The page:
Appeal from the United States District Court for the District of New Jersey. (D.C. Criminal Action No. 1-08-cr-00136-001). District Judge: Honorable Renee M. Bumb.
The opinion of the court was delivered by: Ambro, Circuit Judge
Before: SLOVITER, AMBRO, and JORDAN, Circuit Judges
In certain federal judicial districts, "fast-track" programs allow qualifying immigrant defendants to plead guilty while waiving, among other things, their appellate and post-conviction rights. In turn, the Government agrees to request a departure from the relevant Sentencing Guidelines range. None of the districts in the Third Circuit is a fast-track district.
Pedro Manuel Arrelucea-Zamudio ("Arrelucea") pled guilty to illegal re-entry into the United States, in violation of 8 U.S.C. § 1326(a) and (b)(2). The District Court sentenced him to 48 months' imprisonment. Arrelucea appeals his sentence, challenging, among other things, the Court's rejection of his argument for a downward variance based on the disparity in sentencing among immigration defendants in fast-track districts and non-fast-track districts.*fn1
The Sentencing Guidelines are advisory, and the Supreme Court's decision in Kimbrough v. United States, 552 U.S. 85, 128 S.Ct. 558 (2007), has rekindled discussion regarding fast-track districts and sentencing. The question before us is whether, post-Kimbrough, it is an abuse of a sentencing judge's discretion to consider varying from the Sentencing Guidelines in a non-fast-track jurisdiction based on the disparity created by lower immigration sentences in fast-track jurisdictions. Prior to Kimbrough we addressed this issue in United States v. Vargas, 477 F.3d 94 (3d Cir. 2007). We take this opportunity to clarify Vargas and expand on the issue in light of the Supreme Court's recent guidance. We conclude that, under the logic of Kimbrough, it is within a sentencing judge's discretion to consider a variance from the Guidelines on the basis of a fast-track disparity.
Arrelucea was born in Peru, but moved to Mexico with his wife and daughter in the late 1960s. He illegally entered the United States in 1979, eventually living and working in New Jersey, where he applied for U.S. residency. In 1991 he was convicted under New Jersey law of possession with intent to distribute a controlled substance, and was sentenced to 12 years' imprisonment. Approximately four years later, however, he was deported to Peru.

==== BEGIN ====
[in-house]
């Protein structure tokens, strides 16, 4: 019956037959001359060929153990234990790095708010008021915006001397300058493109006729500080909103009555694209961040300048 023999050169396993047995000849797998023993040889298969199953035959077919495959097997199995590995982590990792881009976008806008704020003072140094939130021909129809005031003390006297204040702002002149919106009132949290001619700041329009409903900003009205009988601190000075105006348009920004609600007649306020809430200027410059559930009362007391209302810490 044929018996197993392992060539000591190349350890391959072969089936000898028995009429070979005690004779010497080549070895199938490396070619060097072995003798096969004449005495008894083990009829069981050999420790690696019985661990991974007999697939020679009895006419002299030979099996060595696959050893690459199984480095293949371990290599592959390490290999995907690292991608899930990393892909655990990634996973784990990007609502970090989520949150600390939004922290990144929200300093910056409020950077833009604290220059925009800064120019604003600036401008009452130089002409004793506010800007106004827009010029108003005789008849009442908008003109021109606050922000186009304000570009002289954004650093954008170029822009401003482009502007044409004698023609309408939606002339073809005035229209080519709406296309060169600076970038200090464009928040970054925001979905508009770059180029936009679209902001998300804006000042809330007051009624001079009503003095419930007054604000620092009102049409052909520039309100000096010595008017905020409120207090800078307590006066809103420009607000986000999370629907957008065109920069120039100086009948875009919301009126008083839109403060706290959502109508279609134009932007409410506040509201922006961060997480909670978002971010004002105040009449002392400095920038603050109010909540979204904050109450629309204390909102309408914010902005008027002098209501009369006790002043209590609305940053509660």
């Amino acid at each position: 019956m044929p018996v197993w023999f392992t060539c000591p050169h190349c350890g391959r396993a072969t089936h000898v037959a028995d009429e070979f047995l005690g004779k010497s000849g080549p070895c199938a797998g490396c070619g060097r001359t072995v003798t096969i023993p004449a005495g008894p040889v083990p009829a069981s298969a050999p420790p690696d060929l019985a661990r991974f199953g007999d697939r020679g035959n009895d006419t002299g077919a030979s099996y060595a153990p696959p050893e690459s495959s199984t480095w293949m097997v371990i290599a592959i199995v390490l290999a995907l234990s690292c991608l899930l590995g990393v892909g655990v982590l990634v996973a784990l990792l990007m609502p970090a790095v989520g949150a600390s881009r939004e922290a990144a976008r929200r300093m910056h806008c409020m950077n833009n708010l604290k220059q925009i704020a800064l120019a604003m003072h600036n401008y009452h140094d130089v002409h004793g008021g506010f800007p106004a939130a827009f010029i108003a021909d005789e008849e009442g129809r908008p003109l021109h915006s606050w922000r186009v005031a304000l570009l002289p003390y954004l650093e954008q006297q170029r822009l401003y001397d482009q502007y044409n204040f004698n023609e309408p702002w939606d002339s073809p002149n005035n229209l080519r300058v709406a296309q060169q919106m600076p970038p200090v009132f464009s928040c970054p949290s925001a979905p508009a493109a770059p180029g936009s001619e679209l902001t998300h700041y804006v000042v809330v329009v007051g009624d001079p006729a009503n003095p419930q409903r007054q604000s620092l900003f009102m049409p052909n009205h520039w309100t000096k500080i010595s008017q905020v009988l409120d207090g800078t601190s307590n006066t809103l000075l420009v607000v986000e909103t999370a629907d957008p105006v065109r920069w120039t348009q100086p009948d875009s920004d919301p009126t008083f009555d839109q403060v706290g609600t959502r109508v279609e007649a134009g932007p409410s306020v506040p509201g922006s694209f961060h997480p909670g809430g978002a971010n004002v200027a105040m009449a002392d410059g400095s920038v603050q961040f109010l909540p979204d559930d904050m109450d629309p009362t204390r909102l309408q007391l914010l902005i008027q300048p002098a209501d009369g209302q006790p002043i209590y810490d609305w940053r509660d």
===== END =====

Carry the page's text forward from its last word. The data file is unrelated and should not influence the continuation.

Arrelucea illegally reentered the United States in December 2000. He returned to New Jersey and secured employment using his previously issued Social Security number. According to Arrelucea, he supported his ex-wife and two children living in the United States, and sent money to his mother and sisters living in Peru. In June 2006, at 60 years old, Arrelucea was arrested again in New Jersey for possession with intent to distribute cocaine. This time, he was sentenced to five years in state prison. In September 2007, after serving approximately 15 months of his sentence, he was transferred to the custody of federal Immigration and Customs Enforcement.
A federal grand jury indicted Arrelucea on one count of illegal re-entry, to which he pled guilty in May 2008. At his plea colloquy, Arrelucea admitted that he had been deported previously and had illegally reentered the United States. However, he did not make any admissions regarding his prior criminal history.*fn2 The Government offered evidence of Arrelucea's 1991 and 2006 New Jersey state felony convictions for possession with intent to distribute.
At Arrelucea's sentencing, he raised a facial constitutional challenge to the aggravated felony sentencing enhancement of the illegal re-entry statute-that his prior convictions needed to be proven beyond a reasonable doubt before the District Court could enhance the normal sentencing-range calculation. The Court rejected this argument and allowed certified copies of Arrelucea's prior convictions to establish his eligibility for an enhancement.
Arrelucea also argued for a downward variance under 18 U.S.C. § 3553(a)(6) based on the disparity in sentence between fast-track and non-fast-track immigration districts. In his sentencing memorandum, he calculated his Guidelines range in a fast-track district at 30 to 37 months' imprisonment, rather than the higher 46 to 57 months' imprisonment under his non-fast-track calculation, and advocated for a sentence of not more than 36 months. The District Court rejected this argument, concluding that our decision in Vargas precluded consideration of a variance on this basis as a matter of law, and that the Supreme Court's decision in Kimbrough did not alter this analysis.